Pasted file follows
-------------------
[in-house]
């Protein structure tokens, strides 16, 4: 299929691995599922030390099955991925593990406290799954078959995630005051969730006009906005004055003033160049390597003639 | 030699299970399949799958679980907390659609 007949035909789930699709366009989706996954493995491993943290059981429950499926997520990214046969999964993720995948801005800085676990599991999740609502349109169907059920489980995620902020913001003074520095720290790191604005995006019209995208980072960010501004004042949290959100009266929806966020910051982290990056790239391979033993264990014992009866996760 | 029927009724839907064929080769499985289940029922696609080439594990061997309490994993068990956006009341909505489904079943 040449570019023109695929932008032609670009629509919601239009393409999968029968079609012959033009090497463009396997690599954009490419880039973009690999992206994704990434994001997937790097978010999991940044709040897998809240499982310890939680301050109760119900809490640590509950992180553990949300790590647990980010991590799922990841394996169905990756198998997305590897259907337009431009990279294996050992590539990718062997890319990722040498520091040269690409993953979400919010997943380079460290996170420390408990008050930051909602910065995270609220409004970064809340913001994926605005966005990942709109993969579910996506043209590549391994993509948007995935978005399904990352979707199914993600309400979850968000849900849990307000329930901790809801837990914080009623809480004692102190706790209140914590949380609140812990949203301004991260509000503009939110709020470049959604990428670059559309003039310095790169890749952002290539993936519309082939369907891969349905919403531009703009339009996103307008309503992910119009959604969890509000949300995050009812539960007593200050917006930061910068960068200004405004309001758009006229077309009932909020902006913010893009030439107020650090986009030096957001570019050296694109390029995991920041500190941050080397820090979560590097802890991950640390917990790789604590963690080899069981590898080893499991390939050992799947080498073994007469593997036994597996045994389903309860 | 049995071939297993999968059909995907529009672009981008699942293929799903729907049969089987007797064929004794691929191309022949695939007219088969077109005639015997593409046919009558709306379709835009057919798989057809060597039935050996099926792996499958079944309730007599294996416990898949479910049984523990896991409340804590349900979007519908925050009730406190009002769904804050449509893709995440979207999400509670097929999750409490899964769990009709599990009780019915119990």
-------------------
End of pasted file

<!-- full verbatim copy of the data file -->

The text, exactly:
[in-house]
């Protein structure tokens, strides 16, 4: 299929691995599922030390099955991925593990406290799954078959995630005051969730006009906005004055003033160049390597003639 | 030699299970399949799958679980907390659609 007949035909789930699709366009989706996954493995491993943290059981429950499926997520990214046969999964993720995948801005800085676990599991999740609502349109169907059920489980995620902020913001003074520095720290790191604005995006019209995208980072960010501004004042949290959100009266929806966020910051982290990056790239391979033993264990014992009866996760 | 029927009724839907064929080769499985289940029922696609080439594990061997309490994993068990956006009341909505489904079943 040449570019023109695929932008032609670009629509919601239009393409999968029968079609012959033009090497463009396997690599954009490419880039973009690999992206994704990434994001997937790097978010999991940044709040897998809240499982310890939680301050109760119900809490640590509950992180553990949300790590647990980010991590799922990841394996169905990756198998997305590897259907337009431009990279294996050992590539990718062997890319990722040498520091040269690409993953979400919010997943380079460290996170420390408990008050930051909602910065995270609220409004970064809340913001994926605005966005990942709109993969579910996506043209590549391994993509948007995935978005399904990352979707199914993600309400979850968000849900849990307000329930901790809801837990914080009623809480004692102190706790209140914590949380609140812990949203301004991260509000503009939110709020470049959604990428670059559309003039310095790169890749952002290539993936519309082939369907891969349905919403531009703009339009996103307008309503992910119009959604969890509000949300995050009812539960007593200050917006930061910068960068200004405004309001758009006229077309009932909020902006913010893009030439107020650090986009030096957001570019050296694109390029995991920041500190941050080397820090979560590097802890991950640390917990790789604590963690080899069981590898080893499991390939050992799947080498073994007469593997036994597996045994389903309860 | 049995071939297993999968059909995907529009672009981008699942293929799903729907049969089987007797064929004794691929191309022949695939007219088969077109005639015997593409046919009558709306379709835009057919798989057809060597039935050996099926792996499958079944309730007599294996416990898949479910049984523990896991409340804590349900979007519908925050009730406190009002769904804050449509893709995440979207999400509670097929999750409490899964769990009709599990009780019915119990």